3 Reasons Allstate’s #MayhemSale Stole the Show…Literally

 

 

If you tuned into the Sugar Bowl on New Year’s Day, chances are you also quickly opened your laptop to plunder Matt and Shannon’s house as a part of Allstate’s brilliant #MayhemSale campaign.

Just in case you missed it, here’s an overview: in order to raise awareness for the new Project Aware Share, Allstate staged a faux burglary by their Mayhem character of a real couple’s house (who found out the couple wasn’t home from all their posts on social media). Once inside, Mayhem put a sale price on each item and liquidated them one-by-one on the #MayhemSale website for a fraction of what they were worth.

Allstate’s #MayhemSale was one of the most brilliant marketing efforts in years. Here are three reasons it stole the show…literally:  Read more of this post

How to Develop a Personal Mission Statement

 

Arrow

Mission statements. Every company has one. Some are really good; some are really bad. Regardless of the quality of a mission statement, they all have the same purpose: to give direction to the daily actions of an organization.

Organizations aren’t the only entities that need mission statements to guide them. You and I need mission statements as well, especially as you think about building your personal brand. Having a personal mission statement is important for three reasons:

  1. It differentiates you from others
    One of the things I’ve learned as an entrepreneur is that investors invest in people more so than products. For example, they would rather invest in an entrepreneur trying to create positive social change by selling widgets than an entrepreneur trying to get famous and make a lot of money selling the same widget. Having a personal mission statement helps potential investors, employers, friends, etc know your underlying motivations and what sets you apart from others.
  2. It gives direction to your career path
    Knowing what your true mission is will help you select jobs that will allow you to accomplish your goals, even if on paper they seem unrelated. I currently am involved in the agricultural technology, young adult ministry, experiential education, and social media arenas, but I am still able to fulfill my mission in these seemingly random combination of jobs.
  3. It reminds you why you do what you do when things get tough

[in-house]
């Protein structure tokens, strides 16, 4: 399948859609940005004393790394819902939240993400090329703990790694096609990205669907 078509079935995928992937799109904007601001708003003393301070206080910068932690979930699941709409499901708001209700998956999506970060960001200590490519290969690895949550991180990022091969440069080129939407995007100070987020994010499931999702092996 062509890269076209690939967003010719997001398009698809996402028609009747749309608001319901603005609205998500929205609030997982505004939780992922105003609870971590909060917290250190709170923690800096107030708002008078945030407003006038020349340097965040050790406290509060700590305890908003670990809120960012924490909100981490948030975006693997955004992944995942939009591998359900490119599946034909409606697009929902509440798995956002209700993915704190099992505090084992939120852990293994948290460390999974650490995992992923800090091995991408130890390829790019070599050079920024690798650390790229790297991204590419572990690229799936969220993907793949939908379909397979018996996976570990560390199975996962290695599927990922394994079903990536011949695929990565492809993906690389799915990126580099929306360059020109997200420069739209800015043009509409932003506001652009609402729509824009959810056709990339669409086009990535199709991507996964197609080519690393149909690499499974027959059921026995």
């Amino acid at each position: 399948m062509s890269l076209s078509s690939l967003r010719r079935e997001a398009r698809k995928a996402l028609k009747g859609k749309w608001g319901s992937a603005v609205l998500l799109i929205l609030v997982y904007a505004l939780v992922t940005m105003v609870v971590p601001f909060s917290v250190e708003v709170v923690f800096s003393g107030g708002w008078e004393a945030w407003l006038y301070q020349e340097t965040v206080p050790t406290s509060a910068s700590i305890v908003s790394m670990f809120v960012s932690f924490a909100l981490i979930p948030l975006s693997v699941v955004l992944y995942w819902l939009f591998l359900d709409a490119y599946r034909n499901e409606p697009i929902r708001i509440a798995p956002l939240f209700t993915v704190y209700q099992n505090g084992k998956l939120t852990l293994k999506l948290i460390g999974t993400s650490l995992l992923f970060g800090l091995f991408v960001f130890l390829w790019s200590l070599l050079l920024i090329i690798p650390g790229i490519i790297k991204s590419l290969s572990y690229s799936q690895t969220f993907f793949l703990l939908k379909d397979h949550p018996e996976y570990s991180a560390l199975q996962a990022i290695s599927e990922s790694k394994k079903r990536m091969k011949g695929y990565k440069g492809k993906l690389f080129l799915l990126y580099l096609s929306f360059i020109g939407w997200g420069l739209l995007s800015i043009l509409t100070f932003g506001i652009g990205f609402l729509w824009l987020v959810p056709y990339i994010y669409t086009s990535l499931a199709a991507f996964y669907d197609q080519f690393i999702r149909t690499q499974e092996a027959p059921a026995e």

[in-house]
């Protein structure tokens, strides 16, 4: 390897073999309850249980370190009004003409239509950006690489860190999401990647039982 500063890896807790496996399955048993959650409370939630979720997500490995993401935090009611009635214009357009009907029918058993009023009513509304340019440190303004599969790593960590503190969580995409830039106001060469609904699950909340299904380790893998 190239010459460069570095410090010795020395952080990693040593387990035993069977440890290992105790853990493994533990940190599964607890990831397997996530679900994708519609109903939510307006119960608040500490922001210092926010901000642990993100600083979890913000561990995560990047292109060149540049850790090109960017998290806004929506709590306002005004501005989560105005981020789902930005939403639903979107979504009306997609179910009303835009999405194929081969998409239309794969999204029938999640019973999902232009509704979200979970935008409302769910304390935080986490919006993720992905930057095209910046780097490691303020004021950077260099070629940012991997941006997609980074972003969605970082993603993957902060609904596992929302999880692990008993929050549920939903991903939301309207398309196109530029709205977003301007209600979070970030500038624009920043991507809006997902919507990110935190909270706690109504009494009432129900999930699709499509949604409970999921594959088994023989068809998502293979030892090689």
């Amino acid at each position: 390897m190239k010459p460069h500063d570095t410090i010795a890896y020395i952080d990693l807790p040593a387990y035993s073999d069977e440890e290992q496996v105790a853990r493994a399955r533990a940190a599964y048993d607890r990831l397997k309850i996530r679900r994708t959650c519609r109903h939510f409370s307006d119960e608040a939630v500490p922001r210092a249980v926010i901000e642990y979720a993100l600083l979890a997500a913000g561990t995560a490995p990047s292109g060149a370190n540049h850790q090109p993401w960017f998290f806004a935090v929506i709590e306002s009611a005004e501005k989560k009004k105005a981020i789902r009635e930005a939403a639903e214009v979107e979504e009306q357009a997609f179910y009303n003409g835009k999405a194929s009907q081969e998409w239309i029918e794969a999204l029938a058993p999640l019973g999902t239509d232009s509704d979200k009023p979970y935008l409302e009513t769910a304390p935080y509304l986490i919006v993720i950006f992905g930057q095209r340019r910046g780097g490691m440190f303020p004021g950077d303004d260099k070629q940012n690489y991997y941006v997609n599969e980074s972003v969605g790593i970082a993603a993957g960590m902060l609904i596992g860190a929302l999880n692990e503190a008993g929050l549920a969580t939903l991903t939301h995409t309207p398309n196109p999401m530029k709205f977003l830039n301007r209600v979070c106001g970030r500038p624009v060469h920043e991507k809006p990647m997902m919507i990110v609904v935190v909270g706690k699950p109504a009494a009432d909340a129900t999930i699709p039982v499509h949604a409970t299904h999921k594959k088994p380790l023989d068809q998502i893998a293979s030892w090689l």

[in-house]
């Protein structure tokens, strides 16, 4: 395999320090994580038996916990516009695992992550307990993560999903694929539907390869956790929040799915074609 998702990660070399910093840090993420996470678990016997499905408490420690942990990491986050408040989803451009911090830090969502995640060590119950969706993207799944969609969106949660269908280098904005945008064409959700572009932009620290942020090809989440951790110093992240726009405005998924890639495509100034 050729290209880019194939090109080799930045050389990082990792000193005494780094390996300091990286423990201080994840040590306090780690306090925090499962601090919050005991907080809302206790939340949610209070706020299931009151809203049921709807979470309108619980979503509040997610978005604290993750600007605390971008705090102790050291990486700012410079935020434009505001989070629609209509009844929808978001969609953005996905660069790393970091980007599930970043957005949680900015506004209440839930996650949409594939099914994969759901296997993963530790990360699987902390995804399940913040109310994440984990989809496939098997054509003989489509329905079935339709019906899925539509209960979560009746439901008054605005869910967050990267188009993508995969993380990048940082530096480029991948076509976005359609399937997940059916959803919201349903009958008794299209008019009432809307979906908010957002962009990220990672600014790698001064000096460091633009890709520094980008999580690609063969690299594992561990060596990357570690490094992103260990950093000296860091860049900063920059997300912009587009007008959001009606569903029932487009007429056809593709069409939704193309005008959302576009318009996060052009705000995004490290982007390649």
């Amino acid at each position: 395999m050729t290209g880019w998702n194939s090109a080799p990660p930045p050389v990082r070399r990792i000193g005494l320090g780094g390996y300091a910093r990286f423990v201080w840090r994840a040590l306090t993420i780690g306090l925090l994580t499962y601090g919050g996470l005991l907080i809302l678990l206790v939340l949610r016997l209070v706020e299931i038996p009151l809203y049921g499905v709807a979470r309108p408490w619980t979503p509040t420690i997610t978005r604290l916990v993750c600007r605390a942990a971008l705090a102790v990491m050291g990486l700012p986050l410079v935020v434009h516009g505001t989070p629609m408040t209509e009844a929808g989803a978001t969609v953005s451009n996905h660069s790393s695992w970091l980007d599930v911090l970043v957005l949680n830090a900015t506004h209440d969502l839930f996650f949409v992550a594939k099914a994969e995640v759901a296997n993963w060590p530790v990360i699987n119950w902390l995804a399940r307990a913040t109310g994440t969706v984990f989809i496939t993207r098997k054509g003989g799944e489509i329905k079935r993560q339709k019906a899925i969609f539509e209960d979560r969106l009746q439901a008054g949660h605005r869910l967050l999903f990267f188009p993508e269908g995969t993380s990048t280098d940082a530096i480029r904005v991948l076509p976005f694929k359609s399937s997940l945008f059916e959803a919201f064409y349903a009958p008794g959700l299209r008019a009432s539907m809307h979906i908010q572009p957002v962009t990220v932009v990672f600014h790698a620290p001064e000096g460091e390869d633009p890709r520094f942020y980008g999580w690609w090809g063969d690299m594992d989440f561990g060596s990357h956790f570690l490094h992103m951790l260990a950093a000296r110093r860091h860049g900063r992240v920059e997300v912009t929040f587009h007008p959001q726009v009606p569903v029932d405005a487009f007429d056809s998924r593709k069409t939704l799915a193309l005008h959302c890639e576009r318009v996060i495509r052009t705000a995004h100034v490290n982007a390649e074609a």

Your job isn’t always easy. There are some days you’ll want to quit or disengage. Having a purpose behind your work keeps you focused and moving forward even during the hard times. Your mission is a motivator pushing you toward a greater purpose than earning a paycheck.

Steven Covey refers to developing a mission statement as “connecting with your own unique purpose and the profound satisfaction that comes from fulfilling it.” Here are five questions to ask yourself in order to develop your personal mission statement:  Read more of this post

Customer Service: Turning “My Duty” Into “My Pleasure”

Chick-fil-A, Spotsylvania Mall Drive, Fredericksburg, Spotsylvania, VA

“My pleasure!”

Though it always makes me chuckle a little bit, I never tire of hearing a Chick-fil-A employee saying that to each customer who says “Thank you.” Those two words reveal a novel concept that should be at the core of any business: that employees view serving customers as a pleasure and not a duty.  Read more of this post

Give Your Marketing Wings: Lessons in Marketing from Red Bull

Building a brand is a tough job. It requires hours of careful thought in order to consistently execute products, services, advertisements, etc that are “on brand.” Some companies go their whole lives without getting it right, others are “one hit wonders,” and a select few make it look easy.

Red Bull is one of the select companies to consistently make branding look easy. During the past few years, they have had campaigns featuring wingsuits, Rube Goldberg machines, and space jumps. In addition, the company sponsors many athletes and teams participating in both traditional and extreme sports (full list of sponsorships) as well as events such as the Red Bull Air Race and the Red Bull Flugtag. They even have their own record labelRead more of this post

Tell Before You Sell

Storytelling

Marketing has come a long way in the past century. Gone are the days of Henry Ford’s “You can have any color [of Ford] as long as it’s black” and the buy, buy, buy mentality (not to be confused with N*SYNC’s “Bye, Bye, Bye“). In today’s marketing, customer relationships are the focus. Companies spend millions of dollars and hundreds of hours each year to build bridges between themselves and their target markets. The emergence of social media has facilitated the creation and maintenance of these relationships.

One of the most powerful tools in this marketing climate is often overlooked. In fact, it is something that is unique to each brand and cannot be copied by any competitors. Utilizing this key unlocks the door to deeper relationships with customers, clients, employees, investors, fans, members, etc.   Read more of this post

Hitting a Hole-in-One with Integrated Marketing Communications

Hole In One

Have you ever played a round of golf on a beautiful day? You tee up your shiny Titleist golf ball, grab your Big Bertha driver, take a few practice swings, and crush the ball several hundred yards down the fairway. Then you hop in your cart, drive down to the ball, pull out your 5 iron and hit the ball again, this time landing it a few yards from the green. Next you grab your pitching wedge and gently pitch the ball up on the green 2 feet from the hole. Triumphantly, you take your putter and finish the hole with a birdie (Tiger Woods fist pump optional).